This photograph is simply one I like and wanted to share. I like the way the felled tree in this picture divides the photograph. The HDR examples are below.
I’ve had a few comments on High Dynamic Range processing (HDR), so I thought I would respond. HDR can verge on the artificial or artsy. I have not been a big fan of HDR but remain hopeful that I can find my own subtle HDR treatment to bring out details that otherwise could not be seen. As I mentioned in an earlier post, the trick with HDR is to pull out the range of light your camera cannot. If you overdo the tonality in HDR the photograph becomes surreal. So in the explanation below the idea is to keep things natural.
There are three or more ways you can try to achieve the goal of getting the full range of light and better approximate what your eye sees, especially in landscapes where the sky overwhelms some of the scenery. I chose a photo with a nice sky, nice water reflections and detailed shoreline and looked at the various ways it could be processed.
First, (photograph above), you can take one picture and use shadow and highlight tools to bring out more detail, essentially you are using all of the available range of light. This methodology only works if your exposure in camera was well balanced. In this case, I used Lightroom’s basic controls to get an exposure, contrast and balanced histogram I liked, sharpened it in Photoshop and used Dfine 2 to remove noise and Nik Detail extractor to get the result you see.
Second, you can copy the photograph two or more times and adjust the exposure of the copies to get a mix of under-exposed and over-exposed images. Then you could overlap the images and use masking to get the best of the three images. This works but is time consuming, so I did not do that for this post.
Third, as in the photograph above you can use HDR software e,g, the module in Photoshop, or cheaper solutions like Nik’s HDR Efex Pro and Photomatix . You take a series of photos, preferably on a tripod of the same scene at various exposures, (using bracketing) and the software combines the photos and lets you edit the results. Light touches with these pieces of software will work miracles but you do have to be very light handed to rein in the realistic range. The photograph above was processed in Photomatix Pro’s Fusion/Natural mode and then my normal process was followed sharpening, noise reduction and Nik detail extractor. It is important to note that any of these latter changes would be lost were you to reverse the order and process and use the HDR software first.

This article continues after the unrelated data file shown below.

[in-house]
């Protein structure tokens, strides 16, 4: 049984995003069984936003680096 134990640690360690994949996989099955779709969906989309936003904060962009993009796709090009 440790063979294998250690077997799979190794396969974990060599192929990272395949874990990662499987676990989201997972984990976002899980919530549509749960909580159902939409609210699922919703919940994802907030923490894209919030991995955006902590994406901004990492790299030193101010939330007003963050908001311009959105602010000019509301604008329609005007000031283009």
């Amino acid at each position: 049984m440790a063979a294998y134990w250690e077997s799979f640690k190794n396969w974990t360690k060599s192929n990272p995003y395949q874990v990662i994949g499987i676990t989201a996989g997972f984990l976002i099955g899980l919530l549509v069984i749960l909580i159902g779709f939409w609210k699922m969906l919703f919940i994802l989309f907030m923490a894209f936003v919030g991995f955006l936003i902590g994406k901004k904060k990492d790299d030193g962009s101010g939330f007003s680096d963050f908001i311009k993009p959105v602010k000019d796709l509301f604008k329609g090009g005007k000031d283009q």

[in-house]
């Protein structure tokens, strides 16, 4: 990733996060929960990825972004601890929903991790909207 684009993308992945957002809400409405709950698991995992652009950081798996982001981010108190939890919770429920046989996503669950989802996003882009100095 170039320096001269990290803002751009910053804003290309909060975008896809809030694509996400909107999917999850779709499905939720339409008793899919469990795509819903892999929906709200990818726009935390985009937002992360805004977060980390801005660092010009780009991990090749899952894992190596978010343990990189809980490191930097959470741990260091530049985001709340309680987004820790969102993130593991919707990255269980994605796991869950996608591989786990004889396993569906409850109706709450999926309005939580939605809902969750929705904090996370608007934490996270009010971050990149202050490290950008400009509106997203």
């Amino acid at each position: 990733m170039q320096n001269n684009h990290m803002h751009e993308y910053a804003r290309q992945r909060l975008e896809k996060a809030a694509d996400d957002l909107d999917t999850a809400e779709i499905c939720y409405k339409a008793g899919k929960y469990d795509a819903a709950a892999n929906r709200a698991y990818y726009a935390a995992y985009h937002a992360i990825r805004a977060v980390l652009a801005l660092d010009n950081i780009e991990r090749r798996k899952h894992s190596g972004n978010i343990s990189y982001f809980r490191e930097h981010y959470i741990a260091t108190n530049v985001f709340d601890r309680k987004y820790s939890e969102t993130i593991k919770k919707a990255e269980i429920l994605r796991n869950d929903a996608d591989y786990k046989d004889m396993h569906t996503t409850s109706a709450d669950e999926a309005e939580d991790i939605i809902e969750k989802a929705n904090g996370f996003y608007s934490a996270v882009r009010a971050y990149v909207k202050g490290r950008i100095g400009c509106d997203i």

I processed the photograph fully in Photoshop’s HDR pro but was unhappy with the results that tended more to the hard side of HDR than I liked (e.g. halos).
Fourth, and this is becoming popular, is to prepare your image in a third party software like those above at a basic level before you get into the tonal tools. This means that software combines your images, but you bring the resulting 32-bit image into your normal processor that can handle 32 bits (the latest versions of Photoshop and Light room can do this) and you can then edit the results like any other photo. You avoid having to learn new processing software. Photoshop HDR Pro is perfect for this and Photomatix has a plug-in you can buy just to to do this. Of the methods mentioned this one was new to me. But is by far the easiest and the results are below.
Overall, Photomatix natural/fusion and the one photograph processed using my normal process seem the most pleasing combinations especially in the clouds. I can promise you that the results would differ depending on the photograph, but I do think Photomatix has improved with its latest version. I would not use any HDR software unless I was sure I could not achieve the same results working my normal process. When I am doing landscapes, taking five bracketed shots is a good idea as insurance in case I have to use HDR software. My conclusion is to spend more time with Photomatix and see what I can achieve with it that goes beyond my normal processing.